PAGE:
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Flip Chip Bonding -A Complete Guide

Flip chip bonding is a cutting-edge semiconductor packaging technology that offers numerous benefits for electronic devices. It involves directly bonding an unpackaged integrated circuit (IC) chip onto a substrate or another chip, enabling optimal electrical connections between them.

Table of Contents

Semiconductor packaging technology

Those who are engaged in the semiconductor industry, especially the semiconductor packaging industry, always meet several packaging processes, that is, chip bonding, wire bonding, and flip-chip connection technologies.

Semiconductor Packaging Technology
Semiconductor Packaging Technology

In particular, wire bonding and flip chip bonding are the most common, because the tape carrier bonding technology (TAB) has certain limitations, and this technology is gradually eliminated in packaging.

Flip-chip technology is to directly interconnect the components downward to the substrate, carrier or circuit board through the bumps on the chip. The connection method of wire bonding is to connect the chip to the circuit board through a wire (usually a gold wire) with the front side of the chip facing up.

Wire bonding, tape connection, and flip chip bonding each have their own characteristics. Among them, flip chip bonding is more and more widely used in the packaging industry due to its compact structure and high reliability.

What is flip chip technology?

Flip-chip technology originated from IBM, which developed a flip-chip welding process for making bumps on chips in 1960. Electroplated NiAu bumps are surrounded by 95Pb5Sn bumps. Later, PbSn bumps were made, using Controlled collapse Component Connection (C4 technology for short), which was originally a highly reliable packaging technology developed for its own mainframe computer. The C4 chip has excellent electrical and thermal properties, and the fatigue life of the package is at least 10 times higher.

Flip Chip Bonding
Flip Chip Bonding

Since IBM developed and successfully applied C4 technology, in the subsequent technological development, some semiconductor companies have optimized and upgraded C4 technology, including the AI bump developed by Fairchild and Au bump technology developed by Amelco.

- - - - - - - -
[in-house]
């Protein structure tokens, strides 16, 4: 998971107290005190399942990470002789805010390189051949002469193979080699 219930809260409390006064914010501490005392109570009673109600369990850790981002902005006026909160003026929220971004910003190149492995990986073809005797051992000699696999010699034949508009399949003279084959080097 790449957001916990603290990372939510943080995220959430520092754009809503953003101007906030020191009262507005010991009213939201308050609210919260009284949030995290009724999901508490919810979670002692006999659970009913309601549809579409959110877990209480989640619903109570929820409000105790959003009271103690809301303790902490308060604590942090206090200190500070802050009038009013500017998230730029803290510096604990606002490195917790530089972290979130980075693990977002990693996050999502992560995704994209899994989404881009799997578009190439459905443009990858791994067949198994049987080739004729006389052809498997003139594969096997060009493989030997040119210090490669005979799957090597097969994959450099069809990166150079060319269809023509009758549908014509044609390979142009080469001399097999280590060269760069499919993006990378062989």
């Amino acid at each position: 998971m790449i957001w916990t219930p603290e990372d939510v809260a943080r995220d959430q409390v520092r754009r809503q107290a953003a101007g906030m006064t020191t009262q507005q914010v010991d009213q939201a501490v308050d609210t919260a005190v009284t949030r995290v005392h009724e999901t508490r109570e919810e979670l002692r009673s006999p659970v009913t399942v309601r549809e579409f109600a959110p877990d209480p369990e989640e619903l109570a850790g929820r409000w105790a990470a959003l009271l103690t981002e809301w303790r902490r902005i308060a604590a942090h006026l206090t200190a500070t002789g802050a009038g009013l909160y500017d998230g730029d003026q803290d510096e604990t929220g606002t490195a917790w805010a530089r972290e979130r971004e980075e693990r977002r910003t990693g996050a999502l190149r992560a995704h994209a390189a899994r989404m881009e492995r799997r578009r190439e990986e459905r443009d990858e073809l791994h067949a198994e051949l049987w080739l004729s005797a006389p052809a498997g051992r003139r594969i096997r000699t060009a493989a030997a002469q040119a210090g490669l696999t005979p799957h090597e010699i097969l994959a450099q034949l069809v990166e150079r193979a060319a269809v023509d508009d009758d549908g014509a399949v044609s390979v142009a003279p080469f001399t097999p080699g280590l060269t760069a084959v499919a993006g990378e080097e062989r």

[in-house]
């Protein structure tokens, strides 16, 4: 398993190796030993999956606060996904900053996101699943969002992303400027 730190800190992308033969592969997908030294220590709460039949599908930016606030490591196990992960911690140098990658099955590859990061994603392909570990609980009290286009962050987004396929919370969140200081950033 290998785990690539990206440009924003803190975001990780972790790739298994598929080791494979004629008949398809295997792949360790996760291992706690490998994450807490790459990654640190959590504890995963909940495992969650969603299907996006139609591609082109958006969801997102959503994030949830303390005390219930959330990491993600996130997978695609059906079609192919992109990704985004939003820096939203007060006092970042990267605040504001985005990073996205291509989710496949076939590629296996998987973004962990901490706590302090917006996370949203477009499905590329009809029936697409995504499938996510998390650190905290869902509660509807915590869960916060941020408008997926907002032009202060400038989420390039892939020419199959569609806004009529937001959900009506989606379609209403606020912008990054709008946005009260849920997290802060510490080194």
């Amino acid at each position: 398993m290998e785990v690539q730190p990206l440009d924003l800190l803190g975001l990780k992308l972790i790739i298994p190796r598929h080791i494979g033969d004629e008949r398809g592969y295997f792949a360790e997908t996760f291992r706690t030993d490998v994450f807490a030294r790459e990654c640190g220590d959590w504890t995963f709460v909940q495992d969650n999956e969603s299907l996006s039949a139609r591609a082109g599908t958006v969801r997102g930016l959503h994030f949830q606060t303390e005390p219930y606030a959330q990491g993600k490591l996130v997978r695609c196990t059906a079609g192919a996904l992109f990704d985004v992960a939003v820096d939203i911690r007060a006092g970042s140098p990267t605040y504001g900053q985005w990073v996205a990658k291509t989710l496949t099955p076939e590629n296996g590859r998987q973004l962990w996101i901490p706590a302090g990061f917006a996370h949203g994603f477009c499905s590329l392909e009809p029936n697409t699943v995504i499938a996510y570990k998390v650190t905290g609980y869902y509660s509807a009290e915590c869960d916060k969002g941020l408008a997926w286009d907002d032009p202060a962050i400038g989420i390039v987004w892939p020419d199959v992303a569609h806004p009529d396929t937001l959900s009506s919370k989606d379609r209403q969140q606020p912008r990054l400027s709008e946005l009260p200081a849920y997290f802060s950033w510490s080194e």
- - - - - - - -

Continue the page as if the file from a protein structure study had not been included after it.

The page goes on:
Semiconductor packaging technology has also developed from QFP (Quad Flat Package) packaging process to BGA (Ball Grid Array ball grid array) packaging, to the latest CSP (ChipScale Package wafer level) packaging.

With the gradual reduction of the volume of semiconductor chips, the requirements for chip packaging technology are getting higher and higher, and the packaging technology is developing towards wafer and packaging.

With the mature application of flip-chip technology, the annual consumption of flip-chip in the world exceeds 600,000 pieces, and it is growing at a rate of about 50%. 3% of wafer packaging is used for flip-chip bump technology. It is expected to exceed 20% in the future.

Flip-chip components are mainly used in semiconductor equipment. Some components, such as passive filters, detection antennas, and memory equipment, have also begun to use flip-chip technology, because the chip is directly connected to the substrate and the carrier through bumps. Therefore, to be more precise, flip chip is also called DCA (Direct Chip Attach) .

Flip Chip Technology

Advantages and disadvantages of flip chip technology

(1) Advantages of flip-chip connection technology
(a) Small size: Small IC pin pattern (only 5% of the flat package) reduces height and weight.
(b) Function enhancement: The number of I/Os can be increased by using flip chip bonding. I/Os are not limited in number like wire bonds are located around the chip. Area arrays can interconnect more signals, power, and electric drive Benchrnarker power supplies in a smaller space. A typical flip chip pad can have up to 400 pads.
(c) Increased performance: Short interconnect distances reduce inductance, resistance, and capacitance, ensuring reduced signal delay, better high frequency, and better thermal access from the backside of the die.
(d) Improved reliability: Epoxy filling of large chips ensures high reliability. Flip-chip reduces the interconnect pin count by two-thirds.
(e) Improved heat dissipation: the flip chip has no plastic packaging, and the back of the chip can be effectively cooled.
(f) Low cost: Bulk bumps reduce costs.

(2) Disadvantages of flip-chip connection technology
(a) Bare chips are difficult to test.
(b) Limited adaptability of bump chips.
(c) PCB technology is facing challenges as the pitch decreases and the number of pins increases (d) X-ray inspection equipment must be used to detect invisible solder joints.
(d) Poor compatibility with the SMT process.
(e) It is difficult to operate and hold the bare wafer.
(f) High assembly precision is required.
(g) Current use of underfill requires a certain cure time.
(h) Some substrates are less reliable.
(i) Difficult or impossible to repair.


Flip chip, also known as controlled collapse chip connection or its abbreviation, C4, is a method for interconnecting dies such as semiconductor devices, IC chips, integrated passive devices and microelectromechanical systems (MEMS), to external circuitry with solder bumps that have been deposited onto the chip pads.

For adhesive flip chip interconnection systems, nonoxidizing gold is widely used as bump material and combined with, e.g., a titanium–tungsten UBM. Thereby, the gold bump is either electroplated or provided by a ball wire bonder in the form of a so-called stud bump (i.e., a ball bond with short wire tail).

Since wire bonding connects the chip and the substrate with a wire, the active surface of the chip was the upper surface. On the other hand, in flip-chip bonding, the active surface faces downward and is mounted facing the board surface.

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